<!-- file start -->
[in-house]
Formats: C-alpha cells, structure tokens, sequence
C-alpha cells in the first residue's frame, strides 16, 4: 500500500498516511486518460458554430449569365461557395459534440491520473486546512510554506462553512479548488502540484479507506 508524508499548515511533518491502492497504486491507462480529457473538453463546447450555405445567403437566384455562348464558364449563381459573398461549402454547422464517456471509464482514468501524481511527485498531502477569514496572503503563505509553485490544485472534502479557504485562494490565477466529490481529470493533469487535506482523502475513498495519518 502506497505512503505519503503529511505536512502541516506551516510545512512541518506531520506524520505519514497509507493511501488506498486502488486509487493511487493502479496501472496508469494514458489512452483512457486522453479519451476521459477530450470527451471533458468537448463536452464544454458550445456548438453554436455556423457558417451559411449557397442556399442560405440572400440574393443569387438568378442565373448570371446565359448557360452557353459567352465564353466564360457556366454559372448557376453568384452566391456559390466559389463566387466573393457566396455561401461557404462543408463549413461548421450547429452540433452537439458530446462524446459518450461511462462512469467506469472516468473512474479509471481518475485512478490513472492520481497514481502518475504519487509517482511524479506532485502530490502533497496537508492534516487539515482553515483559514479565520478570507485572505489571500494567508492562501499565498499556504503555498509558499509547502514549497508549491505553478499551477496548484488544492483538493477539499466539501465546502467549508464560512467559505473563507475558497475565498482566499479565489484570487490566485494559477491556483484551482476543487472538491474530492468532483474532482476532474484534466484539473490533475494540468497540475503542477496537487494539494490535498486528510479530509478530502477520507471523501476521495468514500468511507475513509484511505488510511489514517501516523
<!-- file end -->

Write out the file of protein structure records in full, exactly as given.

[in-house]
Formats: C-alpha cells, structure tokens, sequence
C-alpha cells in the first residue's frame, strides 16, 4: 500500500498516511486518460458554430449569365461557395459534440491520473486546512510554506462553512479548488502540484479507506 508524508499548515511533518491502492497504486491507462480529457473538453463546447450555405445567403437566384455562348464558364449563381459573398461549402454547422464517456471509464482514468501524481511527485498531502477569514496572503503563505509553485490544485472534502479557504485562494490565477466529490481529470493533469487535506482523502475513498495519518 502506497505512503505519503503529511505536512502541516506551516510545512512541518506531520506524520505519514497509507493511501488506498486502488486509487493511487493502479496501472496508469494514458489512452483512457486522453479519451476521459477530450470527451471533458468537448463536452464544454458550445456548438453554436455556423457558417451559411449557397442556399442560405440572400440574393443569387438568378442565373448570371446565359448557360452557353459567352465564353466564360457556366454559372448557376453568384452566391456559390466559389463566387466573393457566396455561401461557404462543408463549413461548421450547429452540433452537439458530446462524446459518450461511462462512469467506469472516468473512474479509471481518475485512478490513472492520481497514481502518475504519487509517482511524479506532485502530490502533497496537508492534516487539515482553515483559514479565520478570507485572505489571500494567508492562501499565498499556504503555498509558499509547502514549497508549491505553478499551477496548484488544492483538493477539499466539501465546502467549508464560512467559505473563507475558497475565498482566499479565489484570487490566485494559477491556483484551482476543487472538491474530492468532483474532482476532474484534466484539473490533475494540468497540475503542477496537487494539494490535498486528510479530509478530502477520507471523501476521495468514500468511507475513509484511505488510511489514517501516523